All teachers have to undergo an enhanced check, in which they must provide four pieces of identification to ensure the system picks up all previous identities.

A Home Office spokesman said: "It is very comprehensive. The enhanced check is incredibly detailed. Every single thing that you need to find out about an individual is there."

But it is not compulsory for local authorities to run the enhanced check on caretakers, meaning that someone like Huntley with a previous charge of rape against them could still get a job working in a school.

Mr Curtis said: "It is a matter for the police what soft intelligence they disclose to us.

"Had the soft intelligence we now know exists on Huntley been made available to us, technically we would not have been allowed to use it to dismiss him. That's the problem.

"This is something that the Home Office has got to deal with. There is a real dichotomy here between data protection and human rights and child protection."

Mr Gilbert said: "The short answer is that had I known then what I know now about Huntley, he would have gone straightway. If that information had been available, I would never have taken a risk.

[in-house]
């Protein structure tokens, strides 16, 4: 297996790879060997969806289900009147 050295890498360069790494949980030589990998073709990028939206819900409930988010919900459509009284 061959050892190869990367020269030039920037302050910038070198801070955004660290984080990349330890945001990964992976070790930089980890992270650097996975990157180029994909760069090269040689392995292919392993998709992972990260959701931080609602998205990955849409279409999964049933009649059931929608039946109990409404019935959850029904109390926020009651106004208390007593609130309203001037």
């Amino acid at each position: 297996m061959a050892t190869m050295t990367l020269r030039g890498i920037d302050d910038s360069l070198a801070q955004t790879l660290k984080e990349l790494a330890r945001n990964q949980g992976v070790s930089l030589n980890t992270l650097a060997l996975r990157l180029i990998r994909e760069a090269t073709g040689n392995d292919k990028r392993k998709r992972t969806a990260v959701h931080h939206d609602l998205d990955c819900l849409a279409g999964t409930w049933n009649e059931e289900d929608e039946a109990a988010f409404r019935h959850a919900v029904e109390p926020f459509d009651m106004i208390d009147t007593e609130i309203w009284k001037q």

"But there's a longer answer. The problem is that technically you cannot speak to the employee about soft intelligence and you cannot act on it. It's there for your information only.

"Nevertheless, given the scale of the intelligence we now have on Huntley, it would have been difficult to imagine him staying in school.

"I would have had to get rid of him and I would have done. But I would have been in breach of employment legislation.

"In Huntley's case, it is so extreme that any head would have said goodbye. You couldn't have anybody with that background. It's probably more in the greyer areas in the middle where heads would need to use their discretion.

"If a system could be set up to allow heads to use soft information, start a dialogue with the candidate and use their judgment, that would solve the problem."

Kerry Cleary, from the National Society for the Prevention of Cruelty to Children, said the CRB checks should not be regarded as a foolproof indicator of whether people were suitable to work with young people.